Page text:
Article from LA Times - May 5, 2005
A landmark's landmark

Disneyland goes golden for its 18-month-long 50th anniversary.

In the frenzied planning for Disneyland's 50th anniversary, ideas flew. Maybe we can tie this to our cousins at ABC, someone suggested, like "Extreme Makeover: Disneyland Edition."

Imagine the scene: hordes of Magic Kingdom visitors waiting for the unveiling of a spruced-up Sleeping Beauty's castle, Disneyland's signature landmark.

The idea didn't pan out, but as park officials prepare for today's launch of Disneyland's 18-month, 50th-anniversary celebration, dubbed the "Happiest Homecoming on Earth," they are still likening it to a major makeover.

"If you had been here a year ago and then you were to come back now and see what's been done, there isn't a single attraction that hasn't been updated," Disneyland Resort spokesman Duncan Wardle said. "There isn't a single façade that hasn't been painted."

In addition to the bejeweled castle, gussied up with three shades of pink paint, golden crowns and royal banners, there are two new parades, new fireworks, two new attractions and, in July, the reopening of Space Mountain, the venerable, frightfully dark indoor roller coaster that has been closed since April 2003.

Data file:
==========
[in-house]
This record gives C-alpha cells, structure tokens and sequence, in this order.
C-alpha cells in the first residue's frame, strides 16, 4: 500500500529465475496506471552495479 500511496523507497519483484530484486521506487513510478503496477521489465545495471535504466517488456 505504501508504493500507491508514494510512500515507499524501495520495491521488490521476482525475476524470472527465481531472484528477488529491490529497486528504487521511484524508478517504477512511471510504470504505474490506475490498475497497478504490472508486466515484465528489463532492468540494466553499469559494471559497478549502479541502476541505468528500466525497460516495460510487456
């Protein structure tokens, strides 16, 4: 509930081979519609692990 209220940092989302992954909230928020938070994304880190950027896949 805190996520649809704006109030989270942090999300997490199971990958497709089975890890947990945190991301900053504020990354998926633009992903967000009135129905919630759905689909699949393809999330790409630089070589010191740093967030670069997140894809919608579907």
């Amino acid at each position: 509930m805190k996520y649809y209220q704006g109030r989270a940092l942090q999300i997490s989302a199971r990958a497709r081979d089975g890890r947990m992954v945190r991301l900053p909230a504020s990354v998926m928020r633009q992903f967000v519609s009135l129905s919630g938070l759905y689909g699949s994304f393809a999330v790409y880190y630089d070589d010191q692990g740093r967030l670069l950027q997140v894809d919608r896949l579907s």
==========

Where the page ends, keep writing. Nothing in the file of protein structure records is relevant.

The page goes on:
Disney officials originally expected the castle's face-lift to take three months, but instead, Wardle said, the project was whittled down to six hours. Workers were to complete the final touch-ups to the 77-foot castle by 4 a.m. today.

For those who are slaves to their scrapbooks, the park has added 50 new "Kodak moments." In addition, 34 huge photo mosaics composed of thousands of images submitted by vacationing families are on display around the park.

There will be signs of the golden anniversary — whose official date is July 17 — at every turn. Vehicles from the original 1955 attractions including Autopia and Mad Tea Party will be painted gold, as will as the Main Street Carriage and Mark Twain Riverboat.

To finish the refurbishing, the park closed Wednesday — the only time besides President Kennedy's assassination and 9/11 that it shut down for reasons other than horrible weather.

More than 1,000 members of the media have been credentialed to cover the opening week's events, and 85 news crews were set to film Wednesday evening's celebrity-studded "Gold Carpet" event.
Park aficionados complain that Disneyland, the event headliner, is getting the short end of the corporate stick, with fewer new "E-ticket" attractions than its mammoth-sized Orlando counterpart, Walt Disney World.